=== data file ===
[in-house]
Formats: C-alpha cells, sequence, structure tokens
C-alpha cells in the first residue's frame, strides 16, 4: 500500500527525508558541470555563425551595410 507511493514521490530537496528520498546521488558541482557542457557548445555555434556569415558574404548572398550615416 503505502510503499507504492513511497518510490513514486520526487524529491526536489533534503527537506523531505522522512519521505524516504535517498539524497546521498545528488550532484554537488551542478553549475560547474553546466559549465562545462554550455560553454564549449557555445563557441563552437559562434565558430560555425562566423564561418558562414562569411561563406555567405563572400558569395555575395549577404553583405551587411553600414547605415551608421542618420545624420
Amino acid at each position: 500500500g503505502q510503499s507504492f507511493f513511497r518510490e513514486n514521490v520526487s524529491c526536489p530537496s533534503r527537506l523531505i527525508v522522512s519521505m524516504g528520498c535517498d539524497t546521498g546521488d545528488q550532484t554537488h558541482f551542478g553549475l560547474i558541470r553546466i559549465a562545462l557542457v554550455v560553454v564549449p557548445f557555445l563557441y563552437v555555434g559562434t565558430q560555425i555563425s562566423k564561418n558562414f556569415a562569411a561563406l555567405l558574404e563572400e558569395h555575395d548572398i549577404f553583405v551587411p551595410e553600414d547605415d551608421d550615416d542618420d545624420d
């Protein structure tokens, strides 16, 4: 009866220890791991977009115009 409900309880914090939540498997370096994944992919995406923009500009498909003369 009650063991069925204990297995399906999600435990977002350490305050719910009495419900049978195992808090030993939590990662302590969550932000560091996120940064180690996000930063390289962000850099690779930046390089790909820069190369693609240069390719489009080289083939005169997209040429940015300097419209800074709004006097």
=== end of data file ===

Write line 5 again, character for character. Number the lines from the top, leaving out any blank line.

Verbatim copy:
């Protein structure tokens, strides 16, 4: 009866220890791991977009115009 409900309880914090939540498997370096994944992919995406923009500009498909003369 009650063991069925204990297995399906999600435990977002350490305050719910009495419900049978195992808090030993939590990662302590969550932000560091996120940064180690996000930063390289962000850099690779930046390089790909820069190369693609240069390719489009080289083939005169997209040429940015300097419209800074709004006097």